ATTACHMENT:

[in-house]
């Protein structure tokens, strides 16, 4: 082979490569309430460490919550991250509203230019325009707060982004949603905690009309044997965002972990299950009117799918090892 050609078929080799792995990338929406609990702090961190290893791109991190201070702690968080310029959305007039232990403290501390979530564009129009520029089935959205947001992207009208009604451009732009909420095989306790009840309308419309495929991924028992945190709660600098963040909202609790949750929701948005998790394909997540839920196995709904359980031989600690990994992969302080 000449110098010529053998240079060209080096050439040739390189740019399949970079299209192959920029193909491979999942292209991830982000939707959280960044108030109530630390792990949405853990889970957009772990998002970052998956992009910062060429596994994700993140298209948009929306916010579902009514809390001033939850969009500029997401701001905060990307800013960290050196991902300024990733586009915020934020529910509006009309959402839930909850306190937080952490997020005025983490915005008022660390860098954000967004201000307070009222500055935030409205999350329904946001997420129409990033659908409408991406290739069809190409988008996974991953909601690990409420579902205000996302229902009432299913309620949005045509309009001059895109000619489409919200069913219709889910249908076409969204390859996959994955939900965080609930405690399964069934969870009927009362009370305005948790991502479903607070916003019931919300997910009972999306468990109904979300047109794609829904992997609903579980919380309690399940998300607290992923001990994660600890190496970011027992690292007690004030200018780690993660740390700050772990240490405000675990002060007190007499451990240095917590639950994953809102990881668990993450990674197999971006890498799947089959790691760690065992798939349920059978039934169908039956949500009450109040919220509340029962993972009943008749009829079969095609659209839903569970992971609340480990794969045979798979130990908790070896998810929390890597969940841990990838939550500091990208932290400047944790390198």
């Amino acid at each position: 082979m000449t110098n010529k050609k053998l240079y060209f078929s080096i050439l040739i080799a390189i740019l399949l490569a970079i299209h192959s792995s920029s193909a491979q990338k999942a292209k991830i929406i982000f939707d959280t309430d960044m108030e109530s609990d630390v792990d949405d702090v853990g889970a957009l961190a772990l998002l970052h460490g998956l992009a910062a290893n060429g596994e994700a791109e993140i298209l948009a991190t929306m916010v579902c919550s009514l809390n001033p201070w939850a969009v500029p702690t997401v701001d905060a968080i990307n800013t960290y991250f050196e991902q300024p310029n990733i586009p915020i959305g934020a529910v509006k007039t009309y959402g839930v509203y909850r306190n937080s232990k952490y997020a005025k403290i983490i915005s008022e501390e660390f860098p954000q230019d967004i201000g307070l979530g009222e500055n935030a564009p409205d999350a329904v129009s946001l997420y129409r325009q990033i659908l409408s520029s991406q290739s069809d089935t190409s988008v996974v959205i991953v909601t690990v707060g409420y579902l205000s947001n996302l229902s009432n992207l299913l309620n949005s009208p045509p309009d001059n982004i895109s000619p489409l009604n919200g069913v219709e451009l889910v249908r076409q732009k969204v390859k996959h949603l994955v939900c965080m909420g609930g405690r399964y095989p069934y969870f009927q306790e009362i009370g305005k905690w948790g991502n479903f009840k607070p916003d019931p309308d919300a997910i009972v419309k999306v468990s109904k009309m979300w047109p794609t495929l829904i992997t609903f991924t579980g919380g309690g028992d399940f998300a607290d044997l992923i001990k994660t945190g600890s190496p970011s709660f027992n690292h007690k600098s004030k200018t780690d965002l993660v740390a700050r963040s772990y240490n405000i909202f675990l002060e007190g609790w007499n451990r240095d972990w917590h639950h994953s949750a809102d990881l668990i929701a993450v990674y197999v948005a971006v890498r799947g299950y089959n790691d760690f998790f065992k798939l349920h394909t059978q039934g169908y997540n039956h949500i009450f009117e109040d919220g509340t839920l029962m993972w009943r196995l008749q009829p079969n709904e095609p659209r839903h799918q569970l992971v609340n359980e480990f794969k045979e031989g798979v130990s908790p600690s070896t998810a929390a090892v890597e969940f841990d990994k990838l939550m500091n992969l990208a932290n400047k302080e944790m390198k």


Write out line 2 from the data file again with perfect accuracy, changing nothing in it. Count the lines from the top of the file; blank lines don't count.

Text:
């Protein structure tokens, strides 16, 4: 082979490569309430460490919550991250509203230019325009707060982004949603905690009309044997965002972990299950009117799918090892 050609078929080799792995990338929406609990702090961190290893791109991190201070702690968080310029959305007039232990403290501390979530564009129009520029089935959205947001992207009208009604451009732009909420095989306790009840309308419309495929991924028992945190709660600098963040909202609790949750929701948005998790394909997540839920196995709904359980031989600690990994992969302080 000449110098010529053998240079060209080096050439040739390189740019399949970079299209192959920029193909491979999942292209991830982000939707959280960044108030109530630390792990949405853990889970957009772990998002970052998956992009910062060429596994994700993140298209948009929306916010579902009514809390001033939850969009500029997401701001905060990307800013960290050196991902300024990733586009915020934020529910509006009309959402839930909850306190937080952490997020005025983490915005008022660390860098954000967004201000307070009222500055935030409205999350329904946001997420129409990033659908409408991406290739069809190409988008996974991953909601690990409420579902205000996302229902009432299913309620949005045509309009001059895109000619489409919200069913219709889910249908076409969204390859996959994955939900965080609930405690399964069934969870009927009362009370305005948790991502479903607070916003019931919300997910009972999306468990109904979300047109794609829904992997609903579980919380309690399940998300607290992923001990994660600890190496970011027992690292007690004030200018780690993660740390700050772990240490405000675990002060007190007499451990240095917590639950994953809102990881668990993450990674197999971006890498799947089959790691760690065992798939349920059978039934169908039956949500009450109040919220509340029962993972009943008749009829079969095609659209839903569970992971609340480990794969045979798979130990908790070896998810929390890597969940841990990838939550500091990208932290400047944790390198």